Some of the important causes of infection morbidity in this setting are preventable with screening (e.g., tuberculosis, reactivation of hepatitis B and C) or vaccination (e.g., herpes zoster).

Screening for potential reactivation of infection
Test Interpretation/action Reference
Tuberculosis: Tuberculin Skin Test (TST) or Quantiferon TB Gold testing (QFT-G) Low to moderate agreement (κ = 0.305) between TST and QFT-G. In the absence of clearly defined gold standard and limitations associated with both tests, early screening in two-step process recommended for patients to be treated with bDMARDs: initial screening with TST and if negative, QFT-G testing. Patients positive for either test should be promptly treated. 26294972
Hepatitis B: hep B Ag, Ab Avoid TNFi, B cell depleting therapy if positive
Hepatitis C: viral titers, antigen, antibody Treat with antivirals before bDMARD
Immunizations
Dose/Frequency Efficacy Benefit
Influenza High/yearly Modest unclear
Pneumovax Every 5 years Modest unclear
Herpes zoster Prior to initiation of bDMARD Modest To be determined
Practice points
  • Persistent joint inflammation in rheumatoid arthritis (RA) is well documented to predict damage, disability, and poor quality of life.
  • Clinically useful composite measures of remission and low disease activity (LDA) are reliable to identify the absence of joint inflammation and can be assessed quickly in clinical settings; these include Clinical Disease Activity Index (CDAI), Simplified Disease Activity Index (SDAI), Disease Activity Score with 28-joint counts (DAS)-28, and Rapid assessment of Patient Index Data RAPID3.
  • To facilitate shared decisions when planning a treat-to-target (T2T) strategy for an individual patient, the choice of the target measure may include discussing impact of comorbidities on that measure: for example, fibromyalgia, obesity, and (inflammatory) osteoarthritis.
  • While established RA is not in remission/LDA, treatment changes should be considered at least every 3 months to enable achievement of remission/LDA.
  • Treatment change decisions should be considered relative to risks of change, and the potential impact of comorbidities on the target measure.
  • Risk mitigation of intensive T2T treatment includes attention to limiting risk for serious infection by:
    • o Assuring that immunizations are current
    • o Screening and treatment for infections such as hepatitis B and C and tuberculosis that may reactivate
  • While several composite index measures have been validated to sensitively and specifically identify remission and LDA, none are 100% accurate, as sensitive imaging methods identify active synovitis in a significant proportion of patients in clinical remission. Magnetic resonance imaging (MRI) and/or ultrasound (US) to examine synovitis/tenosynovitis, osteitis in questionable joints may assist in decision making, although addition of these imaging modalities has not yet been shown to improve outcome of T2T.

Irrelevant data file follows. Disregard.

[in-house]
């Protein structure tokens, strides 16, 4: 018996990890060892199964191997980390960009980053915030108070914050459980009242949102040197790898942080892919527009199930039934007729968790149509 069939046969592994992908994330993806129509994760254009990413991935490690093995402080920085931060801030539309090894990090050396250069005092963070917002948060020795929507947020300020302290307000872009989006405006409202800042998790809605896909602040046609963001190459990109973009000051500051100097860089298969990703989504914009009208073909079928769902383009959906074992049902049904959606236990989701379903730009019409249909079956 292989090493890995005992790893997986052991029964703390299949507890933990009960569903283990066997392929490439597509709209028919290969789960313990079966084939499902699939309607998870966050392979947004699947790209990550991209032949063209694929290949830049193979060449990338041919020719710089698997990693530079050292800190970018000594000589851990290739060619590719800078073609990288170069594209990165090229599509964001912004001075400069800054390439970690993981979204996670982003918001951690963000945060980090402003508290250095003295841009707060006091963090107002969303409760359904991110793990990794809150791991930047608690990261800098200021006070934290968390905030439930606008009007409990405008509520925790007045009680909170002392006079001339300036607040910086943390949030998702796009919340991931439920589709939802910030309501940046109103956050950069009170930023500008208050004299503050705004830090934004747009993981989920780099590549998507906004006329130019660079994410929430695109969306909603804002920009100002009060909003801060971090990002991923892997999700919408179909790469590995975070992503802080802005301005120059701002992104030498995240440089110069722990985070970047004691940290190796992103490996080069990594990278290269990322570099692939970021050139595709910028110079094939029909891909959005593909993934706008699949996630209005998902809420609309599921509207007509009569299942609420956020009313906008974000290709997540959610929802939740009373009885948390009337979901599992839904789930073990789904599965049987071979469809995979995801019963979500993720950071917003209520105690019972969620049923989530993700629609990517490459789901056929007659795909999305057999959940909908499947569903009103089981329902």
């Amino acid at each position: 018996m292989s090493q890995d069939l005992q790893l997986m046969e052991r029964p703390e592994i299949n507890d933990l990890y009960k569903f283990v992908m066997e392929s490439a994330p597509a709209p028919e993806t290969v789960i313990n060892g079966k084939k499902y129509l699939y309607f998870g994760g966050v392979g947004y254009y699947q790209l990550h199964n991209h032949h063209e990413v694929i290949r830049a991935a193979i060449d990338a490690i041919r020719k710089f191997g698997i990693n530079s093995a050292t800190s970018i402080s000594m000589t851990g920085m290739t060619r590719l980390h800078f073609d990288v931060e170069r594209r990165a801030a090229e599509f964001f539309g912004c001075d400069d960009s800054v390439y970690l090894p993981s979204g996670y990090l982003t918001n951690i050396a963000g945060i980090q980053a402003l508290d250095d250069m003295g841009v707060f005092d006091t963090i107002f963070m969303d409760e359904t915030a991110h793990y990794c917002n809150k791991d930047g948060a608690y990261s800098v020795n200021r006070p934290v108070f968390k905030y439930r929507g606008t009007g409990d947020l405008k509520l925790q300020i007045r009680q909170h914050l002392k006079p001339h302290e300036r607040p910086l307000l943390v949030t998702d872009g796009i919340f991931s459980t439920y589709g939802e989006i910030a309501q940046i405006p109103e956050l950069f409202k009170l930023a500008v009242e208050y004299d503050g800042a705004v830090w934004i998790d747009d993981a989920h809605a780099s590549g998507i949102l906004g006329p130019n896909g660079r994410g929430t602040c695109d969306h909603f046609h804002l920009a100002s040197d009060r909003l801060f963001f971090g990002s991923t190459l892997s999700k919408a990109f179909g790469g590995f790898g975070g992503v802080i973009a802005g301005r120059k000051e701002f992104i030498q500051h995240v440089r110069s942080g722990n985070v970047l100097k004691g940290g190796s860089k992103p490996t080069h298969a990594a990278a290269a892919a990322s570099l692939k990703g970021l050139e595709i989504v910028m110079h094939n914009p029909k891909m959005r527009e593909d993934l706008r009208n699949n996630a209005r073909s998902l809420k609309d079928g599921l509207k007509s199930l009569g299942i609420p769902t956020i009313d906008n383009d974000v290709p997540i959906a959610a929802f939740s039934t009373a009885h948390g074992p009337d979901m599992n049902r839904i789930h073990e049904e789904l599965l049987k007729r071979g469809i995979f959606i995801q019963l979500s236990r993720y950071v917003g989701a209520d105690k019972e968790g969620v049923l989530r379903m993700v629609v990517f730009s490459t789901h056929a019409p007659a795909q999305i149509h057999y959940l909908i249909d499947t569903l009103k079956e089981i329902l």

Research agenda
  • Definition and role of imaging remission for treat to target (T2T) requires further study in randomized controlled trials (RCTs) with sufficient duration of follow-up to assess impact on joint damage, function, and quality of life.
  • Development methods are warranted that can identify whether targeted biologics available and in development can mechanistically alter fundamental rheumatoid arthritis (RA) biology and enable sustained drug-free remission.
  • Strategies that enable personalized selection from among T2T therapeutic strategies are needed.
  • Cost-effectiveness studies are needed to provide evidence-based treatment choices and reimbursement for T2T strategies, especially those that require biologics.
  • Role of biosimilars to enable T2T success remains to be determined
  • Long-term studies are needed to determine the impact of various remission/LDA states on morbidities, quality of life, and mortality.

Appendix A. Supplementary data

The following is the supplementary data related to this article:

References

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Footnotes

a Division of Rheumatology, David Geffen School of Medicine, University of California (UCLA), Los Angeles, USA

b Dept. of Rheumatology, Sint Maartenskliniek, PO Box 9011, 6500 GM, Nijmegen, The Netherlands

Corresponding author. Tel.: +1 772 324 8844, +1 401 692 0103 (mobile).